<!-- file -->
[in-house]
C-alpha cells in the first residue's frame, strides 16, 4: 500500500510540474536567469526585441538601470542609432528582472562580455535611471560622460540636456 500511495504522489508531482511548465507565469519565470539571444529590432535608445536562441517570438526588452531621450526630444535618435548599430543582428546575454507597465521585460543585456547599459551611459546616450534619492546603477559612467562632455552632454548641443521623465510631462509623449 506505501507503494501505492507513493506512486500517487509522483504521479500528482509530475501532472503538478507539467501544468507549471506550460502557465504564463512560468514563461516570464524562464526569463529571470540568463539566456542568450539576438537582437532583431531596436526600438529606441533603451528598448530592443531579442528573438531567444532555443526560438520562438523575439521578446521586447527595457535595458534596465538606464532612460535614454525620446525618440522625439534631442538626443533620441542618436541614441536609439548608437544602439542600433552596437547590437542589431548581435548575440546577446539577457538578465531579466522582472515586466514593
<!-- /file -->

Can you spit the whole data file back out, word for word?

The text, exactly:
[in-house]
C-alpha cells in the first residue's frame, strides 16, 4: 500500500510540474536567469526585441538601470542609432528582472562580455535611471560622460540636456 500511495504522489508531482511548465507565469519565470539571444529590432535608445536562441517570438526588452531621450526630444535618435548599430543582428546575454507597465521585460543585456547599459551611459546616450534619492546603477559612467562632455552632454548641443521623465510631462509623449 506505501507503494501505492507513493506512486500517487509522483504521479500528482509530475501532472503538478507539467501544468507549471506550460502557465504564463512560468514563461516570464524562464526569463529571470540568463539566456542568450539576438537582437532583431531596436526600438529606441533603451528598448530592443531579442528573438531567444532555443526560438520562438523575439521578446521586447527595457535595458534596465538606464532612460535614454525620446525618440522625439534631442538626443533620441542618436541614441536609439548608437544602439542600433552596437547590437542589431548581435548575440546577446539577457538578465531579466522582472515586466514593